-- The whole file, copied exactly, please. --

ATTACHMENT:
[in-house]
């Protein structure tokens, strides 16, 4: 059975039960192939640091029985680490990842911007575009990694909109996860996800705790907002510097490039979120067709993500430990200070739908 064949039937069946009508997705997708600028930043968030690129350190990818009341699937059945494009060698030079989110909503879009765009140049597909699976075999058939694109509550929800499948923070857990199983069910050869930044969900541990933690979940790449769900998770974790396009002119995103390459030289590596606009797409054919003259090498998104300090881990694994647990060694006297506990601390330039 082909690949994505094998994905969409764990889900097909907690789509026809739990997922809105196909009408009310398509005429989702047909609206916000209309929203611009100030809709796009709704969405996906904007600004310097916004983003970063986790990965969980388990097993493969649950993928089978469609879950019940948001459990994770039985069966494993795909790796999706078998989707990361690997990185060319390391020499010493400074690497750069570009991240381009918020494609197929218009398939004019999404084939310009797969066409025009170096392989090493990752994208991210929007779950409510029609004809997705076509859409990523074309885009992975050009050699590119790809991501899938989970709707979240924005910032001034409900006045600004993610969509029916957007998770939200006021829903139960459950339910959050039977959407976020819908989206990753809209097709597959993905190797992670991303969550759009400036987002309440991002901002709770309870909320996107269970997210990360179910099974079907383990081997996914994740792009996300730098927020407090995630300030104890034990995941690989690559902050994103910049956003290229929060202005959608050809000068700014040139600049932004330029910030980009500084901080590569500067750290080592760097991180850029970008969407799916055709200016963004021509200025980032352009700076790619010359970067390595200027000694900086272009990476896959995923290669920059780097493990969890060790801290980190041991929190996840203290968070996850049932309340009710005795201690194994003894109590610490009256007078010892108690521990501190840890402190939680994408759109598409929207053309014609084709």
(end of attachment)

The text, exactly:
[in-house]
């Protein structure tokens, strides 16, 4: 059975039960192939640091029985680490990842911007575009990694909109996860996800705790907002510097490039979120067709993500430990200070739908 064949039937069946009508997705997708600028930043968030690129350190990818009341699937059945494009060698030079989110909503879009765009140049597909699976075999058939694109509550929800499948923070857990199983069910050869930044969900541990933690979940790449769900998770974790396009002119995103390459030289590596606009797409054919003259090498998104300090881990694994647990060694006297506990601390330039 082909690949994505094998994905969409764990889900097909907690789509026809739990997922809105196909009408009310398509005429989702047909609206916000209309929203611009100030809709796009709704969405996906904007600004310097916004983003970063986790990965969980388990097993493969649950993928089978469609879950019940948001459990994770039985069966494993795909790796999706078998989707990361690997990185060319390391020499010493400074690497750069570009991240381009918020494609197929218009398939004019999404084939310009797969066409025009170096392989090493990752994208991210929007779950409510029609004809997705076509859409990523074309885009992975050009050699590119790809991501899938989970709707979240924005910032001034409900006045600004993610969509029916957007998770939200006021829903139960459950339910959050039977959407976020819908989206990753809209097709597959993905190797992670991303969550759009400036987002309440991002901002709770309870909320996107269970997210990360179910099974079907383990081997996914994740792009996300730098927020407090995630300030104890034990995941690989690559902050994103910049956003290229929060202005959608050809000068700014040139600049932004330029910030980009500084901080590569500067750290080592760097991180850029970008969407799916055709200016963004021509200025980032352009700076790619010359970067390595200027000694900086272009990476896959995923290669920059780097493990969890060790801290980190041991929190996840203290968070996850049932309340009710005795201690194994003894109590610490009256007078010892108690521990501190840890402190939680994408759109598409929207053309014609084709």